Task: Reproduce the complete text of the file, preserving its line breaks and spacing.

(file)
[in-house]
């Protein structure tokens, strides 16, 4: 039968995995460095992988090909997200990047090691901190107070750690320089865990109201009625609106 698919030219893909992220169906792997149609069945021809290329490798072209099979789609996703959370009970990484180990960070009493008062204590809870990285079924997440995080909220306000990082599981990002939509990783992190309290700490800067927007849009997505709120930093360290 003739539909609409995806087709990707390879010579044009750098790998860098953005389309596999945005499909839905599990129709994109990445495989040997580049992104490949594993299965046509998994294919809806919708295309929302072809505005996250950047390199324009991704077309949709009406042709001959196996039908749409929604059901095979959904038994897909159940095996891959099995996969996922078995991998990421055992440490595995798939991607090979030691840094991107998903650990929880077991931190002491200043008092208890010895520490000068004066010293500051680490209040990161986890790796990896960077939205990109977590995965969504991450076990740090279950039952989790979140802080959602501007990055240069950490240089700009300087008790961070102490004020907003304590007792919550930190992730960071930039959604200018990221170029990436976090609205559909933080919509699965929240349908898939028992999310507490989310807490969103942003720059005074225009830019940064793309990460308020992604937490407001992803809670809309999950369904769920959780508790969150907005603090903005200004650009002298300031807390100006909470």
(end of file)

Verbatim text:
[in-house]
């Protein structure tokens, strides 16, 4: 039968995995460095992988090909997200990047090691901190107070750690320089865990109201009625609106 698919030219893909992220169906792997149609069945021809290329490798072209099979789609996703959370009970990484180990960070009493008062204590809870990285079924997440995080909220306000990082599981990002939509990783992190309290700490800067927007849009997505709120930093360290 003739539909609409995806087709990707390879010579044009750098790998860098953005389309596999945005499909839905599990129709994109990445495989040997580049992104490949594993299965046509998994294919809806919708295309929302072809505005996250950047390199324009991704077309949709009406042709001959196996039908749409929604059901095979959904038994897909159940095996891959099995996969996922078995991998990421055992440490595995798939991607090979030691840094991107998903650990929880077991931190002491200043008092208890010895520490000068004066010293500051680490209040990161986890790796990896960077939205990109977590995965969504991450076990740090279950039952989790979140802080959602501007990055240069950490240089700009300087008790961070102490004020907003304590007792919550930190992730960071930039959604200018990221170029990436976090609205559909933080919509699965929240349908898939028992999310507490989310807490969103942003720059005074225009830019940064793309990460308020992604937490407001992803809670809309999950369904769920959780508790969150907005603090903005200004650009002298300031807390100006909470």